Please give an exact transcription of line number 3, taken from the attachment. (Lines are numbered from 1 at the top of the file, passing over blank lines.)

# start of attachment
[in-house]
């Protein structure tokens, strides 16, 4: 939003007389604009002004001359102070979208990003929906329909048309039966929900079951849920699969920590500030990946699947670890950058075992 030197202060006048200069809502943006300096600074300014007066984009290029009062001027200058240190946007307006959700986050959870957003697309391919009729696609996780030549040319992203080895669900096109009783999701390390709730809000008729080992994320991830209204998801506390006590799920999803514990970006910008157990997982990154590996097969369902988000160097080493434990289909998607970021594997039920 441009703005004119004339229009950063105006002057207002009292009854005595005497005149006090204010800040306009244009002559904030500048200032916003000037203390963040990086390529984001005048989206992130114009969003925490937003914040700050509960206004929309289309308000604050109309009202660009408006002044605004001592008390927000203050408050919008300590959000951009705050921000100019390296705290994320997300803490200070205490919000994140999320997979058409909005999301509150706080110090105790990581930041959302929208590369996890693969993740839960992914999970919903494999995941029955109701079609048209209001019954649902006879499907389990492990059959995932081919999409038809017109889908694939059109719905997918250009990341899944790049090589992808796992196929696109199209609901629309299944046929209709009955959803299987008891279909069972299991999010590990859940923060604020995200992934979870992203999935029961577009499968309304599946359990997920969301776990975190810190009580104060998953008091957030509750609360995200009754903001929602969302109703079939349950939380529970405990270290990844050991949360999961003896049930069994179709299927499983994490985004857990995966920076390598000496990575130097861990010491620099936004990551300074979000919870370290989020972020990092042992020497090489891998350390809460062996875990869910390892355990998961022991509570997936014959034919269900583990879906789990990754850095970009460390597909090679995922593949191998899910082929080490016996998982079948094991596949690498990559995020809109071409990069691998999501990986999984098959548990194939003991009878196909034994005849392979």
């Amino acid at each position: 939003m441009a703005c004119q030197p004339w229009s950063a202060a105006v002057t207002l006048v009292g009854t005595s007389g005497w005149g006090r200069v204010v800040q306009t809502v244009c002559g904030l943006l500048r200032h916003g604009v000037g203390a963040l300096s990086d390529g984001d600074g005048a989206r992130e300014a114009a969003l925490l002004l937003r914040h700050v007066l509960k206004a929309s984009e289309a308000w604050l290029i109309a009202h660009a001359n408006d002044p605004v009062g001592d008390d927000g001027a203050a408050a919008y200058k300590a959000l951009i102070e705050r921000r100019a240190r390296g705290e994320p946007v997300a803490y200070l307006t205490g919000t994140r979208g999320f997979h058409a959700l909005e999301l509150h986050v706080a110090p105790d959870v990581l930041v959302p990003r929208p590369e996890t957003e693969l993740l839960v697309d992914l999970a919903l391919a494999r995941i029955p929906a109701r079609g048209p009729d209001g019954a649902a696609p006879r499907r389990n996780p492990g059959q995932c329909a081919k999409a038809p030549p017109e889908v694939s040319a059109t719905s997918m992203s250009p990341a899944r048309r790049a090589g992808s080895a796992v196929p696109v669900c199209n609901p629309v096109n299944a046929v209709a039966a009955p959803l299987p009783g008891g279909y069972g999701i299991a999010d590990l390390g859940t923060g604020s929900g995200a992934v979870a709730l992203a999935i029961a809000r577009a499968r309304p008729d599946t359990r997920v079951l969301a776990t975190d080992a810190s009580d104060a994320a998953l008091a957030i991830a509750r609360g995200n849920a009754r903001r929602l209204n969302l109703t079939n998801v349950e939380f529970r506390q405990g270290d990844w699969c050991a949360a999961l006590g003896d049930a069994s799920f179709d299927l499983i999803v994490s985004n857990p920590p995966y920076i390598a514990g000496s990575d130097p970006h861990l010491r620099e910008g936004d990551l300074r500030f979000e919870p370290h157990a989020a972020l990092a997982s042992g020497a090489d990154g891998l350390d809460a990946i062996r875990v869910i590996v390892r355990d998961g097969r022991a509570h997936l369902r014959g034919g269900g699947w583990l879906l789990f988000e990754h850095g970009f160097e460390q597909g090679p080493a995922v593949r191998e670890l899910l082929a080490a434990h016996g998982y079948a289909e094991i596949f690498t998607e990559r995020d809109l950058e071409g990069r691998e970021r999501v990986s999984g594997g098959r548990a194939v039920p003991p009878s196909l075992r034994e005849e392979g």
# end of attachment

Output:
């Amino acid at each position: 939003m441009a703005c004119q030197p004339w229009s950063a202060a105006v002057t207002l006048v009292g009854t005595s007389g005497w005149g006090r200069v204010v800040q306009t809502v244009c002559g904030l943006l500048r200032h916003g604009v000037g203390a963040l300096s990086d390529g984001d600074g005048a989206r992130e300014a114009a969003l925490l002004l937003r914040h700050v007066l509960k206004a929309s984009e289309a308000w604050l290029i109309a009202h660009a001359n408006d002044p605004v009062g001592d008390d927000g001027a203050a408050a919008y200058k300590a959000l951009i102070e705050r921000r100019a240190r390296g705290e994320p946007v997300a803490y200070l307006t205490g919000t994140r979208g999320f997979h058409a959700l909005e999301l509150h986050v706080a110090p105790d959870v990581l930041v959302p990003r929208p590369e996890t957003e693969l993740l839960v697309d992914l999970a919903l391919a494999r995941i029955p929906a109701r079609g048209p009729d209001g019954a649902a696609p006879r499907r389990n996780p492990g059959q995932c329909a081919k999409a038809p030549p017109e889908v694939s040319a059109t719905s997918m992203s250009p990341a899944r048309r790049a090589g992808s080895a796992v196929p696109v669900c199209n609901p629309v096109n299944a046929v209709a039966a009955p959803l299987p009783g008891g279909y069972g999701i299991a999010d590990l390390g859940t923060g604020s929900g995200a992934v979870a709730l992203a999935i029961a809000r577009a499968r309304p008729d599946t359990r997920v079951l969301a776990t975190d080992a810190s009580d104060a994320a998953l008091a957030i991830a509750r609360g995200n849920a009754r903001r929602l209204n969302l109703t079939n998801v349950e939380f529970r506390q405990g270290d990844w699969c050991a949360a999961l006590g003896d049930a069994s799920f179709d299927l499983i999803v994490s985004n857990p920590p995966y920076i390598a514990g000496s990575d130097p970006h861990l010491r620099e910008g936004d990551l300074r500030f979000e919870p370290h157990a989020a972020l990092a997982s042992g020497a090489d990154g891998l350390d809460a990946i062996r875990v869910i590996v390892r355990d998961g097969r022991a509570h997936l369902r014959g034919g269900g699947w583990l879906l789990f988000e990754h850095g970009f160097e460390q597909g090679p080493a995922v593949r191998e670890l899910l082929a080490a434990h016996g998982y079948a289909e094991i596949f690498t998607e990559r995020d809109l950058e071409g990069r691998e970021r999501v990986s999984g594997g098959r548990a194939v039920p003991p009878s196909l075992r034994e005849e392979g």